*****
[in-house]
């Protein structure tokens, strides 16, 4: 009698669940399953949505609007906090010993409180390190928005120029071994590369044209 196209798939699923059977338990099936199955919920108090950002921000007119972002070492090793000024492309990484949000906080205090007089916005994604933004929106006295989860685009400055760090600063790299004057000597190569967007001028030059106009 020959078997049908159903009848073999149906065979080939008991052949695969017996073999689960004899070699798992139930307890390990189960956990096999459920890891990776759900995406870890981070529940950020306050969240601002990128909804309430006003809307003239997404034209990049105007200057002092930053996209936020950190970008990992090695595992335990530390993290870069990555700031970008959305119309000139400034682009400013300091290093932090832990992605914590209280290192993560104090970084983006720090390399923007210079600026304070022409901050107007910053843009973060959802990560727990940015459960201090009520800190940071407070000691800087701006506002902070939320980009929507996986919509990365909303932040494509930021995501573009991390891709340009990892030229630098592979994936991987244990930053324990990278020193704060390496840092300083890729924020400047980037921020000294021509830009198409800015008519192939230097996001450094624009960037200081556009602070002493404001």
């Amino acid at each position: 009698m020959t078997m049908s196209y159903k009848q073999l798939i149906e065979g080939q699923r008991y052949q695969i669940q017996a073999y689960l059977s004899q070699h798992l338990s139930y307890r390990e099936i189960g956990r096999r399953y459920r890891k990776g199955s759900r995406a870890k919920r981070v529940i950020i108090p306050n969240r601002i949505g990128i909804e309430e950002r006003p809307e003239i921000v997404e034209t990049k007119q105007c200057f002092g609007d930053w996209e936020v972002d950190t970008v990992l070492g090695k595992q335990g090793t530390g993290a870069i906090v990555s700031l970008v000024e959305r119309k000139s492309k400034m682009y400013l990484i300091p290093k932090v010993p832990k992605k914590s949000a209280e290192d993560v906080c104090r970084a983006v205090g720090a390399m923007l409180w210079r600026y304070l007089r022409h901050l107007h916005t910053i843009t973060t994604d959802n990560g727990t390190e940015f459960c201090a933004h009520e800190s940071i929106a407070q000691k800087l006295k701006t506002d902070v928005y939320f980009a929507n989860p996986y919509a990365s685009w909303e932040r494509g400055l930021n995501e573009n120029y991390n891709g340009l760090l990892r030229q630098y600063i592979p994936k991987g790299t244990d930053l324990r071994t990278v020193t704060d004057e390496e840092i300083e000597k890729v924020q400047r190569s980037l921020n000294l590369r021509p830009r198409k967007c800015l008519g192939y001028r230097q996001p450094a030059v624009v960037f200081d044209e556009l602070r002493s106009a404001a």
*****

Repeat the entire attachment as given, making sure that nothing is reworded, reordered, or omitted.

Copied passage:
[in-house]
């Protein structure tokens, strides 16, 4: 009698669940399953949505609007906090010993409180390190928005120029071994590369044209 196209798939699923059977338990099936199955919920108090950002921000007119972002070492090793000024492309990484949000906080205090007089916005994604933004929106006295989860685009400055760090600063790299004057000597190569967007001028030059106009 020959078997049908159903009848073999149906065979080939008991052949695969017996073999689960004899070699798992139930307890390990189960956990096999459920890891990776759900995406870890981070529940950020306050969240601002990128909804309430006003809307003239997404034209990049105007200057002092930053996209936020950190970008990992090695595992335990530390993290870069990555700031970008959305119309000139400034682009400013300091290093932090832990992605914590209280290192993560104090970084983006720090390399923007210079600026304070022409901050107007910053843009973060959802990560727990940015459960201090009520800190940071407070000691800087701006506002902070939320980009929507996986919509990365909303932040494509930021995501573009991390891709340009990892030229630098592979994936991987244990930053324990990278020193704060390496840092300083890729924020400047980037921020000294021509830009198409800015008519192939230097996001450094624009960037200081556009602070002493404001």
């Amino acid at each position: 009698m020959t078997m049908s196209y159903k009848q073999l798939i149906e065979g080939q699923r008991y052949q695969i669940q017996a073999y689960l059977s004899q070699h798992l338990s139930y307890r390990e099936i189960g956990r096999r399953y459920r890891k990776g199955s759900r995406a870890k919920r981070v529940i950020i108090p306050n969240r601002i949505g990128i909804e309430e950002r006003p809307e003239i921000v997404e034209t990049k007119q105007c200057f002092g609007d930053w996209e936020v972002d950190t970008v990992l070492g090695k595992q335990g090793t530390g993290a870069i906090v990555s700031l970008v000024e959305r119309k000139s492309k400034m682009y400013l990484i300091p290093k932090v010993p832990k992605k914590s949000a209280e290192d993560v906080c104090r970084a983006v205090g720090a390399m923007l409180w210079r600026y304070l007089r022409h901050l107007h916005t910053i843009t973060t994604d959802n990560g727990t390190e940015f459960c201090a933004h009520e800190s940071i929106a407070q000691k800087l006295k701006t506002d902070v928005y939320f980009a929507n989860p996986y919509a990365s685009w909303e932040r494509g400055l930021n995501e573009n120029y991390n891709g340009l760090l990892r030229q630098y600063i592979p994936k991987g790299t244990d930053l324990r071994t990278v020193t704060d004057e390496e840092i300083e000597k890729v924020q400047r190569s980037l921020n000294l590369r021509p830009r198409k967007c800015l008519g192939y001028r230097q996001p450094a030059v624009v960037f200081d044209e556009l602070r002493s106009a404001a």